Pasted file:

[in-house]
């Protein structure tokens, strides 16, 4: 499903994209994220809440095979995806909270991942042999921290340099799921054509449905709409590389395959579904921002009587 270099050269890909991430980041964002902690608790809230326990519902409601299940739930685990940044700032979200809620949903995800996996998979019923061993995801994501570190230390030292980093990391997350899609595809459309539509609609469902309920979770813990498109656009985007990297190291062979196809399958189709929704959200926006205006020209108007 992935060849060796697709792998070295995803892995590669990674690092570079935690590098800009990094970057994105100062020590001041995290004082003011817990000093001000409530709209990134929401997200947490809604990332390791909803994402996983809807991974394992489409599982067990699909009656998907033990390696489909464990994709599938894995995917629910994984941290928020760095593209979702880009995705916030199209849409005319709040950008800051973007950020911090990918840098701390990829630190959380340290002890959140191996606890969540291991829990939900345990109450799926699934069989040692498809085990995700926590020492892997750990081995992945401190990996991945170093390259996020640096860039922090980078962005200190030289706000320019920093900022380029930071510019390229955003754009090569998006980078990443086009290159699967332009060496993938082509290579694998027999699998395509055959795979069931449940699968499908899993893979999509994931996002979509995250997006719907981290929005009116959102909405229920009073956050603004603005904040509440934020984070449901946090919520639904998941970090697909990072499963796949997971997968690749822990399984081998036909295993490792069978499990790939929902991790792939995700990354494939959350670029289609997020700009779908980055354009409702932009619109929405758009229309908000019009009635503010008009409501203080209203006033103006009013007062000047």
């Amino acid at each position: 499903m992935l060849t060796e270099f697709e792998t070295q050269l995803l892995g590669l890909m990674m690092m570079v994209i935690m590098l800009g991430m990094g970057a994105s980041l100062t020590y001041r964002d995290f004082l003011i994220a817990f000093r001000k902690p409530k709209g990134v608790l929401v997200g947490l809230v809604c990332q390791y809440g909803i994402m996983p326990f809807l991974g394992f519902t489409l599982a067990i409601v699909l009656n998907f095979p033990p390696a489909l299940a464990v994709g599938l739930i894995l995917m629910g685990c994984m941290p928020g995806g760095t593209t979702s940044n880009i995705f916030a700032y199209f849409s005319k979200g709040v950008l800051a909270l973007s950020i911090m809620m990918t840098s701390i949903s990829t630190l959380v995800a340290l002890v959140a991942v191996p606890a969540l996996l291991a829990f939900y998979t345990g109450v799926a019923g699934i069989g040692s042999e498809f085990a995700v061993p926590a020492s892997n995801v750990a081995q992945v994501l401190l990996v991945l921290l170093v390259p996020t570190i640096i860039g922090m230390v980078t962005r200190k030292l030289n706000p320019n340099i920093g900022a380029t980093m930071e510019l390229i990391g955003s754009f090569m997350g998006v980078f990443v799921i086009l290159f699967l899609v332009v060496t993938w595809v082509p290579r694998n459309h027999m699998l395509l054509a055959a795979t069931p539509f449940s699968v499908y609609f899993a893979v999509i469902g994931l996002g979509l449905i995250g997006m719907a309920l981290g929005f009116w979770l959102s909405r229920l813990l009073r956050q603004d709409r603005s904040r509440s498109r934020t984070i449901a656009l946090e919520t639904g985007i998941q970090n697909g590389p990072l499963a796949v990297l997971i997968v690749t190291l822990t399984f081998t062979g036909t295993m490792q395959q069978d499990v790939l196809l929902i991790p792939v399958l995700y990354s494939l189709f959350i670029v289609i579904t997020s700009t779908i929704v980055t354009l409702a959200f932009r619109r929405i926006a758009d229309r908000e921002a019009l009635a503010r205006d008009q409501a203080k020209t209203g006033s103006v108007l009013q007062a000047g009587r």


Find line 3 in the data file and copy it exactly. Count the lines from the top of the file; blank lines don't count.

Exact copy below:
């Amino acid at each position: 499903m992935l060849t060796e270099f697709e792998t070295q050269l995803l892995g590669l890909m990674m690092m570079v994209i935690m590098l800009g991430m990094g970057a994105s980041l100062t020590y001041r964002d995290f004082l003011i994220a817990f000093r001000k902690p409530k709209g990134v608790l929401v997200g947490l809230v809604c990332q390791y809440g909803i994402m996983p326990f809807l991974g394992f519902t489409l599982a067990i409601v699909l009656n998907f095979p033990p390696a489909l299940a464990v994709g599938l739930i894995l995917m629910g685990c994984m941290p928020g995806g760095t593209t979702s940044n880009i995705f916030a700032y199209f849409s005319k979200g709040v950008l800051a909270l973007s950020i911090m809620m990918t840098s701390i949903s990829t630190l959380v995800a340290l002890v959140a991942v191996p606890a969540l996996l291991a829990f939900y998979t345990g109450v799926a019923g699934i069989g040692s042999e498809f085990a995700v061993p926590a020492s892997n995801v750990a081995q992945v994501l401190l990996v991945l921290l170093v390259p996020t570190i640096i860039g922090m230390v980078t962005r200190k030292l030289n706000p320019n340099i920093g900022a380029t980093m930071e510019l390229i990391g955003s754009f090569m997350g998006v980078f990443v799921i086009l290159f699967l899609v332009v060496t993938w595809v082509p290579r694998n459309h027999m699998l395509l054509a055959a795979t069931p539509f449940s699968v499908y609609f899993a893979v999509i469902g994931l996002g979509l449905i995250g997006m719907a309920l981290g929005f009116w979770l959102s909405r229920l813990l009073r956050q603004d709409r603005s904040r509440s498109r934020t984070i449901a656009l946090e919520t639904g985007i998941q970090n697909g590389p990072l499963a796949v990297l997971i997968v690749t190291l822990t399984f081998t062979g036909t295993m490792q395959q069978d499990v790939l196809l929902i991790p792939v399958l995700y990354s494939l189709f959350i670029v289609i579904t997020s700009t779908i929704v980055t354009l409702a959200f932009r619109r929405i926006a758009d229309r908000e921002a019009l009635a503010r205006d008009q409501a203080k020209t209203g006033s103006v108007l009013q007062a000047g009587r």